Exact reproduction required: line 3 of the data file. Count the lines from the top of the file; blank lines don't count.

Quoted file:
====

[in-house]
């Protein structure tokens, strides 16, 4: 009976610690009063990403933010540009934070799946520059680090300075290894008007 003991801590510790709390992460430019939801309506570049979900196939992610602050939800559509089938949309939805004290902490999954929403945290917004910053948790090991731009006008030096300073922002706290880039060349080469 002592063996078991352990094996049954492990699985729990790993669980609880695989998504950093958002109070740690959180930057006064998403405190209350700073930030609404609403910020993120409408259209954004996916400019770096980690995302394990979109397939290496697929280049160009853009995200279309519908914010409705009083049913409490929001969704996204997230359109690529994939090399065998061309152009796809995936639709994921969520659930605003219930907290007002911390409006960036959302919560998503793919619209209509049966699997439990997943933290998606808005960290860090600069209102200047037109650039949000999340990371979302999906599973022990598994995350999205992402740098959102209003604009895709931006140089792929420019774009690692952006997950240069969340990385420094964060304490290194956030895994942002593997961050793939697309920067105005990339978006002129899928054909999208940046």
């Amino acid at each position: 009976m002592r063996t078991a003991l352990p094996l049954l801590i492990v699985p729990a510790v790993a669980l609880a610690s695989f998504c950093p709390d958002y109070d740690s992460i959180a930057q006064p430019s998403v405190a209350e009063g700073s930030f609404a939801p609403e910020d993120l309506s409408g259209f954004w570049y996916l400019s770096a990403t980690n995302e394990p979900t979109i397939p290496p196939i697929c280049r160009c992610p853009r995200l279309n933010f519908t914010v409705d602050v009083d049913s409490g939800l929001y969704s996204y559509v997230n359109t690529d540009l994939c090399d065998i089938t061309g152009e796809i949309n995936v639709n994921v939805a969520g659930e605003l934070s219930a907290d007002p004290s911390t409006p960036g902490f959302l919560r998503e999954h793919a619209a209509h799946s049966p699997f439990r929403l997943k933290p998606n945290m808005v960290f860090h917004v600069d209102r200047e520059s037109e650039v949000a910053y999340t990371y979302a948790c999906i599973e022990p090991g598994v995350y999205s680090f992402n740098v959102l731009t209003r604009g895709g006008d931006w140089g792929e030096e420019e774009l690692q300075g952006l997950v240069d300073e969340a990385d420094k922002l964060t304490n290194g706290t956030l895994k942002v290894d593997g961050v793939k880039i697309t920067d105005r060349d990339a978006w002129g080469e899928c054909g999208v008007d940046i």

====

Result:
């Amino acid at each position: 009976m002592r063996t078991a003991l352990p094996l049954l801590i492990v699985p729990a510790v790993a669980l609880a610690s695989f998504c950093p709390d958002y109070d740690s992460i959180a930057q006064p430019s998403v405190a209350e009063g700073s930030f609404a939801p609403e910020d993120l309506s409408g259209f954004w570049y996916l400019s770096a990403t980690n995302e394990p979900t979109i397939p290496p196939i697929c280049r160009c992610p853009r995200l279309n933010f519908t914010v409705d602050v009083d049913s409490g939800l929001y969704s996204y559509v997230n359109t690529d540009l994939c090399d065998i089938t061309g152009e796809i949309n995936v639709n994921v939805a969520g659930e605003l934070s219930a907290d007002p004290s911390t409006p960036g902490f959302l919560r998503e999954h793919a619209a209509h799946s049966p699997f439990r929403l997943k933290p998606n945290m808005v960290f860090h917004v600069d209102r200047e520059s037109e650039v949000a910053y999340t990371y979302a948790c999906i599973e022990p090991g598994v995350y999205s680090f992402n740098v959102l731009t209003r604009g895709g006008d931006w140089g792929e030096e420019e774009l690692q300075g952006l997950v240069d300073e969340a990385d420094k922002l964060t304490n290194g706290t956030l895994k942002v290894d593997g961050v793939k880039i697309t920067d105005r060349d990339a978006w002129g080469e899928c054909g999208v008007d940046i």